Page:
Pros and cons of ported boxes


Bronze Member
Username: Langless28

Post Number: 45
Registered: Dec-04
im most likely getting an infinity perfect dvc 12" or one from polk audio. i have a sub in a ported box in my car now, what are the real advanages over a ported box and how does the sound change from box type to box type. a good post here will shut me up haha cus im confused>

Silver Member
Username: Jmloughrey

Farmington, CT

Post Number: 617
Registered: Jul-04
Basically a ported box will get you a little louder on your SPL side, I beleive power handling does go down a little bit and it'll take up more room. You'll gain a much deeper responce from your sub on those lower notes.

A Sealed box will be able to handle more power (dont quote me on that again) as well as take up less room. Your sub will have a more all around frequency responce. You also dont have to worry about tuning a port...

Gold Member
Username: Jonathan_f


Post Number: 2842
Registered: May-04
Power handling actually increases when using a ported box, and it's also more efficient. Cone excursion will be less with a ported box at any point above the tuned frequency, and since the port exposes the sub to outside air, the voice coil cooling is a little better as well. Ported boxes have more group delay and worse transient response than a sealed box. Sealed boxes have little boost in output at certain frequencies other than resonance, so response is flatter, especially in a car where cabin gain helps compensate for the rolloff of the box, which isn't as steep as a ported box. A sealed box controls the cone at really low frequencies, so subsonics are no problem, but they aren't as authoritative as a ported box.

Bronze Member
Username: Cheapskate

Post Number: 58
Registered: Mar-04
pros: higher efficiency and more extended bass when properly tuned.

cons: that extra "boom" is pure distortion. it's not the sound of the music, it's the sound of the air inside your cabinet "echoing". it's the same kind of distortion you get if you speak into a paper towel roll. ported bass is sloppier and slower. i hate ported! yuck! LOL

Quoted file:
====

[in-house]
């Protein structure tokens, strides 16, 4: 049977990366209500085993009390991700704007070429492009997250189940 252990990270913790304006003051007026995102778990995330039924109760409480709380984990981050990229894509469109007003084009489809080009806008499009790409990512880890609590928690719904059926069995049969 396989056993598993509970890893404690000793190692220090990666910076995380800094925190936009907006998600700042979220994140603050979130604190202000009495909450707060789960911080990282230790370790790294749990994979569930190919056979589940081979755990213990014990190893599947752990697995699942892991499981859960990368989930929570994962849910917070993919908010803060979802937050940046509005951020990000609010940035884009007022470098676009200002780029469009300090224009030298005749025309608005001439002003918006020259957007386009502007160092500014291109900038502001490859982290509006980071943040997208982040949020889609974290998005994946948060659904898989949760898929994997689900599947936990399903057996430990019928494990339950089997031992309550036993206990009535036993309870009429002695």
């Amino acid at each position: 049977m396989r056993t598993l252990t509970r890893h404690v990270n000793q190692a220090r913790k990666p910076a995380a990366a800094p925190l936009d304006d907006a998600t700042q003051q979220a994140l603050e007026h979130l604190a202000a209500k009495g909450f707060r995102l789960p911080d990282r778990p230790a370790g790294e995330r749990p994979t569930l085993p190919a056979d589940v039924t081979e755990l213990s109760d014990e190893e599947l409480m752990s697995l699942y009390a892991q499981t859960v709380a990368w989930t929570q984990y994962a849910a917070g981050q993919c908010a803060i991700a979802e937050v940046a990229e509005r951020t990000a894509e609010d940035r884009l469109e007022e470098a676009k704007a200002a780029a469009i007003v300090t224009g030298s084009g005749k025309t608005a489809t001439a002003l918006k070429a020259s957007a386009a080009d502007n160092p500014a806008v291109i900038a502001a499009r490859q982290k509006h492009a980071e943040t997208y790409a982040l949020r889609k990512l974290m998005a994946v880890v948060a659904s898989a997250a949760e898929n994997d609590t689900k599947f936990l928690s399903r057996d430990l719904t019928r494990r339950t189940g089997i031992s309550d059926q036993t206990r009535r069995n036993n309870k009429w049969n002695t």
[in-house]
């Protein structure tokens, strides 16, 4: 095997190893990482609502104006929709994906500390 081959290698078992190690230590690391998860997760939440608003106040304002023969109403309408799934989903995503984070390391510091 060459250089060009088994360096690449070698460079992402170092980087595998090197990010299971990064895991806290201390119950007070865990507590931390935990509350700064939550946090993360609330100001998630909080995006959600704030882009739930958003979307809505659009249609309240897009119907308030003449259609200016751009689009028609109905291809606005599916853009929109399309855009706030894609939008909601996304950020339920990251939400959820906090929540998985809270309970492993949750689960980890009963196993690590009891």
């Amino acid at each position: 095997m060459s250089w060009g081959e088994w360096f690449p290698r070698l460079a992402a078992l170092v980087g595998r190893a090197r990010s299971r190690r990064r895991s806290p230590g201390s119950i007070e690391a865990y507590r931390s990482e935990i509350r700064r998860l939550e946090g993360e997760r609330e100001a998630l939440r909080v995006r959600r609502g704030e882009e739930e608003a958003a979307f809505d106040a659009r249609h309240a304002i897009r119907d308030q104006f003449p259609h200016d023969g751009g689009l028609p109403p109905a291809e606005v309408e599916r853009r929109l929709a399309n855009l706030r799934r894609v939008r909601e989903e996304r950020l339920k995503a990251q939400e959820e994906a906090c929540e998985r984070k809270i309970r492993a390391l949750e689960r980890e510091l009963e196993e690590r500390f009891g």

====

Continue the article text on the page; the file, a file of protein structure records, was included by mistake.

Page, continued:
acoustic suspension:
pros: tighter faster transients as the air inside the cabinet acts as a spring. much lower distortion.
cons: won't impress anyone who thinks that sloppy ugly booming is "real music". requires more power. bass is less extended.

"ultimate" = isobarik or push-pull. two woofers working as one either one behind the other, or one facing the other but wired out of phase.

pros: even faster than one acoustic suspension woofer. even less distortion. doesn't require as large a box. can go deeper than acousic suspension. basically, you're using two woofers to move the same amount of air. the second woofer helps the first.

cons: more expensive. some might consider seeing only the back of a woofer ugly (in the facing each other setup) you need to either build the box around the woofers or create a removeable side. requires 2X the power for the same dB.

then there's
bandpass (sealed within a ported enclosure... even more boom than plain ported)
transmission line (1 giant mega port)
passive radiator (sealed but port like)
aperiodic (sealed with a damped breathing hole eg. a port stuffed with a sponge)
horn loaded (maximum SPL)
free air which is terrible for woofers as the back wave cancels the front.

Bronze Member
Username: Cheapskate

Post Number: 59
Registered: Mar-04
2 more ported cons...

occasional port noise called "chuffing" depending on port size and shape. flared and dimpled ports reduce port noise.

the dreaded "one note bass" as the resonant frequency is heard over other bass frequencies.

i can tell that my knuckleheaded bass freak neigbor's speakers are ported because EVERY note has the same annoying *boom* regardless of the notes in a bassline.

Bronze Member
Username: Cheapskate

Post Number: 60
Registered: Mar-04
as to acoustic suspension handling more power... that's not 100% correct, but there is some (qualified) truth to the statement.

in an acoustic suspension stereo speaker that you buy, it might have a higher power rating as it was designed to handle more power due to lower efficiency. an acoustic suspension speaker has to have more power to play as loud as a ported one.